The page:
Vascular Laboratory of Long Island
Heart and Health Medical’s brand-new state of art Vascular Laboratory & Wound Care Center in Massapequa, New York, provides the highest quality vascular care and testing in Long Island. The vascular lab is centrally located and equipped with the latest diagnostic and screening equipment to deliver high-quality, affordable testing and treatment options to the community of Long Island, and is home to the Heart and Health Hemodialysis team.
Varicose Vein Specialists
What Are Varicose Veins?
Varicose veins are swollen, twisted veins that lie just under the skin and usually occur in the legs, caused by weak or damaged vein walls and valves. The condition is common and may form whenever blood pressure increases inside your veins.
Treatment For Varicose Veins
Heart and Health Medical has multiple procedures available for the treatment of varicose veins, our specialists work with the patients to design the optimal treatment plan. Generally, larger varicose veins are treated with a combination of ligation and stripping, laser treatment, and radiofrequency treatment. While smaller varicose veins and spider veins are usually treated with sclerotherapy or laser therapy on your skin.
- Foam sclerotherapy of large veins
- Laser treatment
- Catheter-assisted procedures using radiofrequency or laser energy
- High ligation and vein stripping
- Ambulatory phlebectomy
- Endoscopic vein surgery
Untreated Varicose Veins
Treated Varicose Veins
Long Island Vascular Laboratory
Located at 6175 Sunrise Hwy, Massapequa, NY 11758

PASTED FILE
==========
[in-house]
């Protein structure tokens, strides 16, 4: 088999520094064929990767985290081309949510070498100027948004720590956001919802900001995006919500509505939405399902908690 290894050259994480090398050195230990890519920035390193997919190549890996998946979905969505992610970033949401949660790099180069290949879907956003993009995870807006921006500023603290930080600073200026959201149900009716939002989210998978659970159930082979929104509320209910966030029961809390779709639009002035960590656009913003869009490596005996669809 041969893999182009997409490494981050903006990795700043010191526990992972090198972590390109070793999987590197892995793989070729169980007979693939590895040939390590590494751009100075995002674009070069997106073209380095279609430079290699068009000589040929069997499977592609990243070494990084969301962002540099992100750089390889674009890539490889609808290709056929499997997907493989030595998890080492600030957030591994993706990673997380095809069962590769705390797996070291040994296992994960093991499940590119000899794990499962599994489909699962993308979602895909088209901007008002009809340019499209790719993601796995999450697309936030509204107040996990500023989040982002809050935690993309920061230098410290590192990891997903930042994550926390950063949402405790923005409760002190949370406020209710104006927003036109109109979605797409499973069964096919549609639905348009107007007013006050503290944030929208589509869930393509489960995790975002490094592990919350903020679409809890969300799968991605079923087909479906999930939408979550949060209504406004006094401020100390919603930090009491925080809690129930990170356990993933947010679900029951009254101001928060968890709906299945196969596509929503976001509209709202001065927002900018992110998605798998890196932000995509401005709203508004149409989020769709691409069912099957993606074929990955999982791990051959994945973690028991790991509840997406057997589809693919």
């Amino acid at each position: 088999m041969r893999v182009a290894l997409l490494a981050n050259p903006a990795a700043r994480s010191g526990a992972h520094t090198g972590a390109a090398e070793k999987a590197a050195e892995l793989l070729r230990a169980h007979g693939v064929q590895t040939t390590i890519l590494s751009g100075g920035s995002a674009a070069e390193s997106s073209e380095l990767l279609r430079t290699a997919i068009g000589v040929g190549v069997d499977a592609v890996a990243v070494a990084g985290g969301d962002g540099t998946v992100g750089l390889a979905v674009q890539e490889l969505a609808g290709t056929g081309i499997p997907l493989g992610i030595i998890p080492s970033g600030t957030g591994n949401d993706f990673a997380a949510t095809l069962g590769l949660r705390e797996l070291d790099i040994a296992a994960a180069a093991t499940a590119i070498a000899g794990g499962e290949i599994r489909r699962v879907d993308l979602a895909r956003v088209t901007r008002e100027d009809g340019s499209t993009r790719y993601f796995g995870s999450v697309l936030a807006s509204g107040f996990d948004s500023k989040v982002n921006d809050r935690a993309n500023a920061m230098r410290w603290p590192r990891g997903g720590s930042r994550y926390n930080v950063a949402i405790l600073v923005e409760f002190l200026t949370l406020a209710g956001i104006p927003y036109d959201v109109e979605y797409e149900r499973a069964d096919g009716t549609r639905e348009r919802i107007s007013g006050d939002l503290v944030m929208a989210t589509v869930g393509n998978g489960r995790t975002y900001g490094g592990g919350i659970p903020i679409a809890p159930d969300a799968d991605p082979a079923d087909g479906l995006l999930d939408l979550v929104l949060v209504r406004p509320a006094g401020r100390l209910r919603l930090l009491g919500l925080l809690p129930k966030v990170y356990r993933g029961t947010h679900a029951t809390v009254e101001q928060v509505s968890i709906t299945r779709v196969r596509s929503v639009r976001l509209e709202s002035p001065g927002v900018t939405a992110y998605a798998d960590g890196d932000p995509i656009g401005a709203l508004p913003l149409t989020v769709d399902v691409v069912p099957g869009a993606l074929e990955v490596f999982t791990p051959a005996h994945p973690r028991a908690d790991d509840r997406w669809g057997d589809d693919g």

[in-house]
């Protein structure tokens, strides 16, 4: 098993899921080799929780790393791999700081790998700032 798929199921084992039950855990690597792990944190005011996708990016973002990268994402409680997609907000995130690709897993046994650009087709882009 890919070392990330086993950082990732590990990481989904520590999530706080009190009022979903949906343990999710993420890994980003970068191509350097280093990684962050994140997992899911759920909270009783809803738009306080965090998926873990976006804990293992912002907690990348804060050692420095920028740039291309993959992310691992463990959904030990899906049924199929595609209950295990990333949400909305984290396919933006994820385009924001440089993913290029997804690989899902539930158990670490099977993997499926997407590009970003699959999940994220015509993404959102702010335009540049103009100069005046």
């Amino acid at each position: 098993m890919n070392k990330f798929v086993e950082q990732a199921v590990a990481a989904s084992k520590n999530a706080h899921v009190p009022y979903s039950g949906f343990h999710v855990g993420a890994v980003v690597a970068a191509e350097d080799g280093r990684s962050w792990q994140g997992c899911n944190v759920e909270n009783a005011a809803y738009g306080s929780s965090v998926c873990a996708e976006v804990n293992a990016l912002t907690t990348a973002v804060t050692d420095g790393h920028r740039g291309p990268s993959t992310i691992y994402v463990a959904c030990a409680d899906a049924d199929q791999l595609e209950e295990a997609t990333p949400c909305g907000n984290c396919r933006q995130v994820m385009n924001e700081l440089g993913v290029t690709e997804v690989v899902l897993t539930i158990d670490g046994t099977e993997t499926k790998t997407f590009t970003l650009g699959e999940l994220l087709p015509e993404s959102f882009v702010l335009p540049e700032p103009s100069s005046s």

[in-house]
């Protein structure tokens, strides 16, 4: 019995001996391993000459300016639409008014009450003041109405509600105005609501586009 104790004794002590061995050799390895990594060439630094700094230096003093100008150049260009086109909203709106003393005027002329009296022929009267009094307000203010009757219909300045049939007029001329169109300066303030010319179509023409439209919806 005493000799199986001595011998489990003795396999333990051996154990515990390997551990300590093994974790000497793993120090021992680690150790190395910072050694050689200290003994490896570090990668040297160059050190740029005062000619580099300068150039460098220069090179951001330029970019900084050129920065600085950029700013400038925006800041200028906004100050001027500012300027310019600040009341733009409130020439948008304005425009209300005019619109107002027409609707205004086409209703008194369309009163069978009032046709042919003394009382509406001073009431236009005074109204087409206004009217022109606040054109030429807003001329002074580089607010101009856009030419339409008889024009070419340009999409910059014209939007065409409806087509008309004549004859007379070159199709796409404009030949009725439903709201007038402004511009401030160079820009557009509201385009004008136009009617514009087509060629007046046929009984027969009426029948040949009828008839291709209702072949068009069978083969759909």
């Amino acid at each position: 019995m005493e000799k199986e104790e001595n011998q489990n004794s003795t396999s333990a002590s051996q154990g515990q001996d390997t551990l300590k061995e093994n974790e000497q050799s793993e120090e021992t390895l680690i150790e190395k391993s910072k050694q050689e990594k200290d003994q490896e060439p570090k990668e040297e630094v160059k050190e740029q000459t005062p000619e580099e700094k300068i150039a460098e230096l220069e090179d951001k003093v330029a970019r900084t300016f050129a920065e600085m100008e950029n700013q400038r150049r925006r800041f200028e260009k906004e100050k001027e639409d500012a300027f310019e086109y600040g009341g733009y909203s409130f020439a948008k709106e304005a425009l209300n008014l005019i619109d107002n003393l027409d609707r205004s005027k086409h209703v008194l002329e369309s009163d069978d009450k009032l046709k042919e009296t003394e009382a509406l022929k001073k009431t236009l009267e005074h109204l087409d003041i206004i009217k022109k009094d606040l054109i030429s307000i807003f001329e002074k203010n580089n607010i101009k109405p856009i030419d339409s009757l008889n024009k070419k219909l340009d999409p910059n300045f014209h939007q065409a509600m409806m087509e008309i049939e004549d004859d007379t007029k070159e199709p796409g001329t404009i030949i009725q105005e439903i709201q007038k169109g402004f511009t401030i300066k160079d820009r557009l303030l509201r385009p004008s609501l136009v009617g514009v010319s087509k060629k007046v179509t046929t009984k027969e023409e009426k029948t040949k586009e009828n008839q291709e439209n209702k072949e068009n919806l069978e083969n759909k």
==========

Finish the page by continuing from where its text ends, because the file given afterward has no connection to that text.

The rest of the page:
Heart and Health Vascular Laboratory Services
Coronary artery disease (CAD), also called coronary heart disease, is a condition in which plaque (plak) builds up inside the coronary arteries. These arteries supply your heart muscle with oxygen-rich blood.
Plaque is made up of fat, cholesterol (ko-LES-ter-ol), calcium, and other substances found in the blood. When plaque builds up in the arteries, the condition is called atherosclerosis (ATH-er-o-skler-O-sis).
Plaque narrows the arteries and reduces blood flow to your heart muscle. It also makes it more likely that blood clots will form in your arteries. Blood clots can partially or completely block blood flow.
Vascular Laboratory Treatment Options
- Abdominal Aortic Aneurysm Repair
- Carotid Endarterectomy
- Carotid Stenting
- Compression Stockings
- Dialysis Access
- Drug Therapy for Varicose Veins
- Endovascular Abdominal Aortic Aneurysm Repair
- Endovascular Stent Graft
- Endovascular Thoracic Aneurysm Repair
- Endovenous Laser Treatment
- Incisionless AAA Repair
- Laser Therapy for Varicose Veins
- Lower Extremity Vascular Reconstruction
- Mesenteric Ischemia Surgery
- Minimally Invasive Surgery
- Percutaneous Closure for Varicose veins
- Portal Hypertension Surgery
- Radiofrequency Ablation
- Skin Graft
- Surgery for Diabetic Foot Ulcers
- Surgery for Stroke Prevention
- Surgical Aneurysm Repair
- Surgical Bypass
- Thoraco-Abdominal Surgery
- Transcarotid Artery Revascularization
- Treatment of Hypertension
- Vascular Disease Screenings
- Vein Ablation
- Vein Stripping
- Vena Cava Filters
- Venous Access
- Venous Thrombectomy
- Wound Care
Vascular Screening & Tests
An angiogram is an X-ray procedure that checks for blockages in blow flow through the arterial system using iodine dye as a contrast agent.
Ankle-Brachial Index or ABI Test
An ankle-brachial index (ABI) test is a simple way for your doctor to check how well your blood is flowing.
Carotid duplex ultrasound is an imaging procedure that uses high-frequency sound waves to view the carotid arteries and to determine the presence of narrowing.
64 Slice CT Angiogram
The 64 slice CT Angiogram uses computed tomography to produce extremely clear images, without the use of catheters or dyes, to determine blockage of arteries.
Duplex ultrasound is an imaging procedure that uses high-frequency sound waves to check for blockages in arteries and veins.